COLUMN: Lack of fall sports is for the better, but it's a damn shame
Saturday, we were supposed to hear the cannon fire, the fight song and the roar of the Kelly/Shorts Stadium crowd cheering on Central Michigan's football team.
There will be no football on Sept. 5; there will be no football at CMU this fall. Let's face it, folks – that stinks.
I grew up in a family that lives and breathes college football – that will never change – and not having a full season hurts my heart. It's not just football, either. CMU fanatics are normally gearing up to watch, or are already watching, other fall sports at CMU – men's and women's cross country, soccer, field hockey and volleyball.
The COVID-19 pandemic forced the Mid-American Conference to cancel the fall season Aug. 8 with the intention of playing fall sports in the spring.
Just five days later, the NCAA canceled its fall championships. Teams can theoretically still play a regular season, but they will not have the opportunity to play for a national title. That decision does not affect the Football Bowl Subdivision, which CMU competes in.
Obviously, playing sports amid a global pandemic is an idea that needed to be thought out clearly and executed perfectly. Even then, it still may not have been enough for some of the smaller conferences and schools, like the MAC and CMU.
I do not doubt CMU would have found a way to make sure all of the proposed testing protocols were taken care of, but it would have been another substantial cost to a university which just cut its men's track and field team.
Other college football fans were more fortunate. Many conferences are focusing on football because, for conferences in the Power Five, the sport is a big money-maker. Other conferences, including some in the Football Championship Subdivision, are playing, too. Other FBS conferences – the Pac-12 and Mountain West – have joined the MAC in shutting down the fall season with hopes to play in the spring. Who knows what the Big Ten is doing, that's a circus.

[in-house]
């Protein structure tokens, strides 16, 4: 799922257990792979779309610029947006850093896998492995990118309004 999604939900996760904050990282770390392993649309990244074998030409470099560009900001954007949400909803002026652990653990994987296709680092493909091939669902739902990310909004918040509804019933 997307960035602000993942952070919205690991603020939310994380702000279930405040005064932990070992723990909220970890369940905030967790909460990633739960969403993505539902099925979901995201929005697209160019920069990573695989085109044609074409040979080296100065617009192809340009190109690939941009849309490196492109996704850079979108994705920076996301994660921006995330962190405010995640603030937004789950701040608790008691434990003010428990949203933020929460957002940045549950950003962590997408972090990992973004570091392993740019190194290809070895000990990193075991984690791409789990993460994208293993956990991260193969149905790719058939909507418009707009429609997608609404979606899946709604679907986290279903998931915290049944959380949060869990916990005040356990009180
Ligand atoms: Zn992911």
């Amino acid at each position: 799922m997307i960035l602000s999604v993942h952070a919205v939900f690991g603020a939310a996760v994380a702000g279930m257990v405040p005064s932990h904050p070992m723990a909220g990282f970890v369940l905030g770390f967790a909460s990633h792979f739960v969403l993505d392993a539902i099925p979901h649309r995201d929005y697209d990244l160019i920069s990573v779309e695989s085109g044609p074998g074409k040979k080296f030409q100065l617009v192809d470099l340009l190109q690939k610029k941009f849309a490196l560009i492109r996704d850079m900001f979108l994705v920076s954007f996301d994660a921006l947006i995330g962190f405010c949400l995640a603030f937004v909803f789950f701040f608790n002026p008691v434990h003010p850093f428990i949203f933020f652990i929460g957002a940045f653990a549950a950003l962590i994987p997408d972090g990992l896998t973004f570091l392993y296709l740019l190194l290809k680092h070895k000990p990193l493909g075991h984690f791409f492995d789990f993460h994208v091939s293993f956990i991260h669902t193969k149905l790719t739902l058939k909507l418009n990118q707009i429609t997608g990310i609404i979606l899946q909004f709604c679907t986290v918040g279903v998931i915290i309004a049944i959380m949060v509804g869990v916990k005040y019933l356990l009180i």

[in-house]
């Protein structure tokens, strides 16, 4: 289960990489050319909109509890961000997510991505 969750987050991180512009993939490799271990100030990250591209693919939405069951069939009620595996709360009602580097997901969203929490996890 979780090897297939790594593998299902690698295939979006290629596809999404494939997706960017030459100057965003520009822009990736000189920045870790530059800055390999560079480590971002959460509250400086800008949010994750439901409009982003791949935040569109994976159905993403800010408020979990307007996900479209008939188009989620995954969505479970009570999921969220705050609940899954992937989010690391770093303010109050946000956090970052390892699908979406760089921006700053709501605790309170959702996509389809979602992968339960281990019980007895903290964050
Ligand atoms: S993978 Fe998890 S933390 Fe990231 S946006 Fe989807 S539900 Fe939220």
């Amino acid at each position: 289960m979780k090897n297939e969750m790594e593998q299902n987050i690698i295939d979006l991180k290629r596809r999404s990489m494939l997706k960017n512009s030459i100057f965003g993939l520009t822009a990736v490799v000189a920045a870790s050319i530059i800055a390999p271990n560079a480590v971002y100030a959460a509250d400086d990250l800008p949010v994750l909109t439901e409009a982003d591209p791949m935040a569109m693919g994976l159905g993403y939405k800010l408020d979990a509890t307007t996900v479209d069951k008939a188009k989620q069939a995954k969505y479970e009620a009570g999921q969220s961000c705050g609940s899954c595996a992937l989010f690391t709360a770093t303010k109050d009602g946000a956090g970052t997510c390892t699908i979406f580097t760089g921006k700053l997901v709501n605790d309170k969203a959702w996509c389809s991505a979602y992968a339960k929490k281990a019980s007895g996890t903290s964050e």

Personally, I agree with the decision the MAC and its university presidents made to shut down the fall season for the first time in the conference's 74-year history.
Even though I agree with the decision, does not mean I'm happy about it.
I enjoyed the experience of covering the CMU football team and other sports, and I was excited to do it all again. This time, with more knowledge and ideas to bring to the table. Those ideas will have to wait, hopefully, until the spring.
I feel for the student-athletes affected by this decision and hope they're able to play this spring. Especially the seniors who are looking to put on their uniform and take the field, court or pitch with their teammates one more time.
My heart goes out to those I have formed friendships with by working in the athletic department and other media outlets who may have lost their jobs because of the pandemic.
I also want to acknowledge our readers and followers who have grown accustomed to top-notch coverage of their favorite teams. Don't worry, folks, Central Michigan Life isn't going anywhere. We will be ready for an incredible spring season. We appreciate your support of our work and hope you will stick with us as we traverse the most challenging period we have ever seen.
CM Life will still be covering sports on campus. They will just look different than what we're used to. I'm working on organizing coverage for esports, the newest varsity program at CMU.
There are four different video games the program supports, and we're working on a way to tell the stories of these players and get the message out that these folks mean business.
There is no doubt that Saturdays this fall around Mount Pleasant will feel empty without football games. It is all for the better, I understand that, but it does not make the emptiness go away.
We will get through this, as a country, as a community, as a team. We will come out on the other side, whenever that may be, and be able to attend games once again.
When we do, I can't wait to hear Kelly/Shorts roar.